GOOD10: The Pandemic Issue explores big-picture ways that science innovation and communication can usher in a more equitable, more progress-oriented, and safer world.
The GOOD10 format explores fundamental issues facing humanity through the lenses of ten forces pushing the needle toward progress: Places, Philanthropists, Celebrities, Whistleblowers, Companies, Media, Products, Politicians, Scientists, and Actions. Across these categories, we seek to present unexpected and encouraging paradigms emerging from this historic crisis.
TABLE OF CONTENTS:
55 Lessons Learned About Science Communication Around the World; Quarantining Our Way Into Outer Space
Quarantining Our Way Into Outer Space
An Exclusive Interview with Wendy Schmidt about Science in the Pandemic Era
Neil deGrasse Tyson Wants Celebrities to Promote Scientists
The Science Sleuths Holding Fraudulent Research Accountable
The Biggest Challenge for a COVID-19 Vaccine: Making It Accessible and Affordable
Isaac Asimov on the History of Infectious Disease—And How Humanity Learned To Fight Back
Will COVID-19 Pave the Way For DIY Precision Medicine?
Will the Pandemic Propel STEM Experts to Political Power?
Would a Broad-Spectrum Antiviral Drug Stop the Pandemic?
Pseudoscience is Rampant: How Not to Fall For It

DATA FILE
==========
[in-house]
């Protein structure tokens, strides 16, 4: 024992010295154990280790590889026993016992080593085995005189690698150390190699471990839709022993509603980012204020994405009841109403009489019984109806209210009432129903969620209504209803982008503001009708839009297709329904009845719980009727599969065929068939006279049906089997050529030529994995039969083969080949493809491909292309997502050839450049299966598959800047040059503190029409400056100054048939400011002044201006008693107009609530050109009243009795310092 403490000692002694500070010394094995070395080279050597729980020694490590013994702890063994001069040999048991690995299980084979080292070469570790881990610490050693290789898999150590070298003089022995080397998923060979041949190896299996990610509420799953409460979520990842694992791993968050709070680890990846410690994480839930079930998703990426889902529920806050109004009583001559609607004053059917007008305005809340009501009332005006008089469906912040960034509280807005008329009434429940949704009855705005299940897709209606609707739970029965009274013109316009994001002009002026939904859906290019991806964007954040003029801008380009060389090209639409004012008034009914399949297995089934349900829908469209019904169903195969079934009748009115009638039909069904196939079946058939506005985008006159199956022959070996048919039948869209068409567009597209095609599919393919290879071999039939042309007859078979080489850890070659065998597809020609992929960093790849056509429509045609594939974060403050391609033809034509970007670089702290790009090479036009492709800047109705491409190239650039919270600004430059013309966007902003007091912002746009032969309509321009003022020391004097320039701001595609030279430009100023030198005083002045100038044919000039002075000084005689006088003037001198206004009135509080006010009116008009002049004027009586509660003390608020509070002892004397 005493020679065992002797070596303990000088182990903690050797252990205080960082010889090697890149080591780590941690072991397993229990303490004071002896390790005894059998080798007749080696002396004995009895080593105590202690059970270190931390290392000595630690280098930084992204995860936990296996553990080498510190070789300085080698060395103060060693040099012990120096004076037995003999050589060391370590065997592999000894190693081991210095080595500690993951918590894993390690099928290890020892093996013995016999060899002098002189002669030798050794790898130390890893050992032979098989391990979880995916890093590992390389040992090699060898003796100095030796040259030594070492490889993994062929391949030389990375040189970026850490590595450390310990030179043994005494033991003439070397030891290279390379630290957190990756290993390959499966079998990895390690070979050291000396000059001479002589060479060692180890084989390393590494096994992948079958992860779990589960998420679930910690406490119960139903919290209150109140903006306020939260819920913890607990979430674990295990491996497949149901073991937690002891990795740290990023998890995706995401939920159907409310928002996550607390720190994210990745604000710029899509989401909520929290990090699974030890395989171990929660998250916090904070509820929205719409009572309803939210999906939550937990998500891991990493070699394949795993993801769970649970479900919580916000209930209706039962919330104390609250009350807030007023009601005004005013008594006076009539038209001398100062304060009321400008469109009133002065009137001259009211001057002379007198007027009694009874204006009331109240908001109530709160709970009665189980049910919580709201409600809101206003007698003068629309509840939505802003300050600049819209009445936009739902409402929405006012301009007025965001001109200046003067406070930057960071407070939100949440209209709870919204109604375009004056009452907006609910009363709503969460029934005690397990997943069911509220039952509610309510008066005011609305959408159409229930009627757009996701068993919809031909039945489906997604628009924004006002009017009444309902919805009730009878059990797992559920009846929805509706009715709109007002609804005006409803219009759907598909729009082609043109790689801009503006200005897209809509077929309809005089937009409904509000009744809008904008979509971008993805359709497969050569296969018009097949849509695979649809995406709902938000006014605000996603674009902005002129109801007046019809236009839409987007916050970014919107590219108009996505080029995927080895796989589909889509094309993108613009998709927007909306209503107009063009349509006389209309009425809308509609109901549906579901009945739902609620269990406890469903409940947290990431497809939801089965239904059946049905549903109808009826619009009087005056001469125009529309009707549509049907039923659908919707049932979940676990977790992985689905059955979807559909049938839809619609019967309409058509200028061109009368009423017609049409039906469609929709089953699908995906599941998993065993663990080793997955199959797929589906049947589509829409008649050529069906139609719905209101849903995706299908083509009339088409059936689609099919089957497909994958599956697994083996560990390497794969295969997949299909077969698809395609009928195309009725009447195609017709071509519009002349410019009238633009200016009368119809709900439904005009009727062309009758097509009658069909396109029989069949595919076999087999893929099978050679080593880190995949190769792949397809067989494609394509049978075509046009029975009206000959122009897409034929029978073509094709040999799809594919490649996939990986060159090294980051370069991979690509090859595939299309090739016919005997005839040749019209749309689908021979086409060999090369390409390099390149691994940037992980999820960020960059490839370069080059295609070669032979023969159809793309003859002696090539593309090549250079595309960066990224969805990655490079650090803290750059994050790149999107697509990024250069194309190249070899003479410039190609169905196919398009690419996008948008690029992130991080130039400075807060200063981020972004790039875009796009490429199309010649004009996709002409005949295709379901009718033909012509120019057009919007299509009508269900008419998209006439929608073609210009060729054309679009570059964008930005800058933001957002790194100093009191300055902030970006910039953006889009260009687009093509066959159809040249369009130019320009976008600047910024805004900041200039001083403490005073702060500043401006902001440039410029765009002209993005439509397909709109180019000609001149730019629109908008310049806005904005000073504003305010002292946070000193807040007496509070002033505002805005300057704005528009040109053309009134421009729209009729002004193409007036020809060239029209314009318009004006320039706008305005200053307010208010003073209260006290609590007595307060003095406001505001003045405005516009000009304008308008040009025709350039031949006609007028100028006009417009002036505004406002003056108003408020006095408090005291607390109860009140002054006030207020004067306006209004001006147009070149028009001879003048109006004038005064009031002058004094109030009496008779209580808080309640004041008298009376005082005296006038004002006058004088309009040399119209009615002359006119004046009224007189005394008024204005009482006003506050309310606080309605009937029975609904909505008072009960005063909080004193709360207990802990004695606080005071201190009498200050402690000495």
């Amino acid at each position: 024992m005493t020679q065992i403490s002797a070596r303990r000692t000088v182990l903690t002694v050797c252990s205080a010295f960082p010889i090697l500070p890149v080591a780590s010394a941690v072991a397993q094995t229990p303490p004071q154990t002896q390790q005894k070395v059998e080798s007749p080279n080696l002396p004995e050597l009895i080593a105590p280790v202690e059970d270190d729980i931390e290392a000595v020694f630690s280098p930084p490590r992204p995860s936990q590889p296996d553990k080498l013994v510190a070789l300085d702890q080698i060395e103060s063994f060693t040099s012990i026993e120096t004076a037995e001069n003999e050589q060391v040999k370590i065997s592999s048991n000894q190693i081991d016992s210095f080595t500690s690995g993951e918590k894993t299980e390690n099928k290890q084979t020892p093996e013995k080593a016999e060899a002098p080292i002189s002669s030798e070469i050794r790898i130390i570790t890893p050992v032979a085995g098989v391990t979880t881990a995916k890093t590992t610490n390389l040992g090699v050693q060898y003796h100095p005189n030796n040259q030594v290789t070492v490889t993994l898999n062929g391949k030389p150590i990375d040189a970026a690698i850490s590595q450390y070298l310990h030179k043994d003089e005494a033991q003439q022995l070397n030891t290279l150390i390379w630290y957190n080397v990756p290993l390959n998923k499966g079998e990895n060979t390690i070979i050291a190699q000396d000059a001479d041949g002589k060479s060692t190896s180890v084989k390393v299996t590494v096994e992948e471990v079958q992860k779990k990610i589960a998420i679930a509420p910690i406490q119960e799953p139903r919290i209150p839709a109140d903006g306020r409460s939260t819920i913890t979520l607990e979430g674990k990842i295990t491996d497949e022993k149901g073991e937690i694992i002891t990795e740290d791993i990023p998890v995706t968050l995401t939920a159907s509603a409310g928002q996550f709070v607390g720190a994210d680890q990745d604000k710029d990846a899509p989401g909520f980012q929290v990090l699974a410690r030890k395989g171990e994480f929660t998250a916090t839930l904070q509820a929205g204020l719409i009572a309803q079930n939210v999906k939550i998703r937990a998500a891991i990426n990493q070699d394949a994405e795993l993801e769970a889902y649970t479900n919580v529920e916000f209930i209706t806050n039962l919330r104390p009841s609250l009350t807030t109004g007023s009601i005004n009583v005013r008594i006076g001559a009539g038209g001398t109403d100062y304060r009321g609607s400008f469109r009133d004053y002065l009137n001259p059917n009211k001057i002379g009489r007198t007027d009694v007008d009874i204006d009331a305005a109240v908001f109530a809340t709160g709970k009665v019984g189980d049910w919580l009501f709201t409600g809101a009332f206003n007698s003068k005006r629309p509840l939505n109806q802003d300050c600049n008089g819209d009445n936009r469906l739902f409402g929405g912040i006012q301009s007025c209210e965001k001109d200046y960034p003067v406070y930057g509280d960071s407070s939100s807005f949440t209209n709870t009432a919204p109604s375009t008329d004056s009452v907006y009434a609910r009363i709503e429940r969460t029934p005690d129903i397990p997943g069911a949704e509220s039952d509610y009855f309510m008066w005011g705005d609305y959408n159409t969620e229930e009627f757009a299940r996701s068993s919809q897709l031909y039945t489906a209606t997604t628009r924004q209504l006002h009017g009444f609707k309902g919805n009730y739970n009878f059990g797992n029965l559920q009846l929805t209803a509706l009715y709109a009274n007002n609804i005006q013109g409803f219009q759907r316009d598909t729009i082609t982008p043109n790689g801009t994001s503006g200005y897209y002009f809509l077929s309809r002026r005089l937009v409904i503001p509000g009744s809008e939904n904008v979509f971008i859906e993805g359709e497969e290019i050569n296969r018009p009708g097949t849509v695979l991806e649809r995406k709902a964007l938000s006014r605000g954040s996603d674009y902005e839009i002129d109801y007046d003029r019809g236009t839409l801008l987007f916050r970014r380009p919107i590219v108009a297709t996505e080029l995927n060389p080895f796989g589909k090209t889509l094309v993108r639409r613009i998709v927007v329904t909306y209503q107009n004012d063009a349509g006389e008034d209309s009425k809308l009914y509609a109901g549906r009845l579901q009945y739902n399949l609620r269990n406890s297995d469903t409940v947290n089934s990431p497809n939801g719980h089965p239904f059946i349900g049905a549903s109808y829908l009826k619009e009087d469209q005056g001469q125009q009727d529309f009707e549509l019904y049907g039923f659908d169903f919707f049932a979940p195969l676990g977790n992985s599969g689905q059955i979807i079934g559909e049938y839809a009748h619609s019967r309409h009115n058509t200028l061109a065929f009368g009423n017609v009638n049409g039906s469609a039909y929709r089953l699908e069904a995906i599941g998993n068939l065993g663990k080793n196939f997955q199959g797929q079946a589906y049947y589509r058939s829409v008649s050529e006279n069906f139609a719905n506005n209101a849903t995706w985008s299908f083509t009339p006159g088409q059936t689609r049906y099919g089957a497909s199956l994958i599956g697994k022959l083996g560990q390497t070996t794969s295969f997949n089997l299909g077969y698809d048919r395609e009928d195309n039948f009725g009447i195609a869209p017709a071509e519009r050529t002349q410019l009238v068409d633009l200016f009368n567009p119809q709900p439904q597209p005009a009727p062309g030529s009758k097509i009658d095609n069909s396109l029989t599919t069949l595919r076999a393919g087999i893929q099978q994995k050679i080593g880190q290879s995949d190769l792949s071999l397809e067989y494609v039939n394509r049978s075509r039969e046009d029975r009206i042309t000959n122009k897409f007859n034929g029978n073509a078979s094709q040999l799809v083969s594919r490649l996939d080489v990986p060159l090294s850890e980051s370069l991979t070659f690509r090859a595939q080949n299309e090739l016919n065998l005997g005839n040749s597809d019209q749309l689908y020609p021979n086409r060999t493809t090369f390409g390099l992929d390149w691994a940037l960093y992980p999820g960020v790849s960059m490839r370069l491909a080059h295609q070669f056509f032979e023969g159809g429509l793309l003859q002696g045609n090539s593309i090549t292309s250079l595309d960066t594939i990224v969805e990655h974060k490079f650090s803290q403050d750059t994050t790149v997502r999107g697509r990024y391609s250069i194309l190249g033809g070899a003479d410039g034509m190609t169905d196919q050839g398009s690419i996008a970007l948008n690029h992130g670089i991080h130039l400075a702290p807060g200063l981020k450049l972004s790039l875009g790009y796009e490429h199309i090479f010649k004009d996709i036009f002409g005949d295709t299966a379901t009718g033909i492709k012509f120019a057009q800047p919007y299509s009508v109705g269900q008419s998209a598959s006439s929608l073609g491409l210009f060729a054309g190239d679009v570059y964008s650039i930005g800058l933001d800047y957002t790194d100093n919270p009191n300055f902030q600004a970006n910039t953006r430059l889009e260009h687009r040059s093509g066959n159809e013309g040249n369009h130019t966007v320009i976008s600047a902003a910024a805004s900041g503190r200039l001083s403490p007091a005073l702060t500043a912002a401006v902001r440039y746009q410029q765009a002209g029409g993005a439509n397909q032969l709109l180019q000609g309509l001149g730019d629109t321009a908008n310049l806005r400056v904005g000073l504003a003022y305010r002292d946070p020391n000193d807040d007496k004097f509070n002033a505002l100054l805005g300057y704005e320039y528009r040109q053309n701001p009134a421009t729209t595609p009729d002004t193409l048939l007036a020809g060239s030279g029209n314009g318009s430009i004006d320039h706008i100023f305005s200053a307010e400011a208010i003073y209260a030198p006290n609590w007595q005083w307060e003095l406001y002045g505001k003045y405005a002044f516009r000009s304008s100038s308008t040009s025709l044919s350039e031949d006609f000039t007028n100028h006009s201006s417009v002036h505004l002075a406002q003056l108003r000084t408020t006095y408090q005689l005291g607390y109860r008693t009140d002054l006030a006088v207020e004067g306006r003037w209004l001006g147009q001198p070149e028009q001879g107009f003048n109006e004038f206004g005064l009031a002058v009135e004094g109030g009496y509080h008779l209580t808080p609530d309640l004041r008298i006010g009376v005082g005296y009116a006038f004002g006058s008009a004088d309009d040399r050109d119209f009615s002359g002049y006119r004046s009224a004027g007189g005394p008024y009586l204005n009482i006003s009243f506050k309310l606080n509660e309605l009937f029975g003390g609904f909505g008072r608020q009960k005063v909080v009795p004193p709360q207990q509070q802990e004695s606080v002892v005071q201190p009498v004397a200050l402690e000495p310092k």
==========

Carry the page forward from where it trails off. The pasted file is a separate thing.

How COVID-19 Could Usher In a New Age of Collective Drug Discovery
"The Pandemic Science Summit" focused on how science innovation is key to society's future stability as we emerge from the pandemic, featuring:
Christopher Bailey – Arts and Health Lead, World Health Organization
Elisabeth Bik, Ph.D. – Microbiologist and scientific integrity consultant
Margaret Hamburg, M.D. – Foreign Secretary, National Academy of Medicine; former Commissioner, U.S. Food and Drug Administration
Peggy Oti-Boateng, Ph.D. – Director, Division of Science Policy and Capacity- Building, UNESCO
George Yancopoulos, M.D., Ph.D. – President and Chief Scientific Officer, Regeneron Pharmaceuticals
In July 1956, a new drug hit the European market for the first time. The drug was called thalidomide – a sedative that was considered so safe it was available without a prescription.
Sedatives were in high demand in post-war Europe – but barbiturates, the most widely-used sedative at the time, caused overdoses and death when consumers took more than the recommended amount. Thalidomide, on the other hand, didn't appear to cause any side effects at all: Chemie Grünenthal, thalidomide's manufacturer, dosed laboratory rodents with over 600 times the normal dosage during clinical testing and had observed no evidence of toxicity.
The drug therefore was considered universally safe, and Grünenthal supplied thousands of doctors with samples to give to their patients. Doctors were encouraged to recommend thalidomide to their pregnant patients specifically because it was so safe, in order to relieve the nausea and insomnia associated with the first trimester of pregnancy.
Niko von Glasow, born in 1960, is a German film director and producer who was born disabled due to the side effects of thalidomide.
Sarah Watts is a health and science writer based in Chicago. Follow her on Twitter at @swattswrites.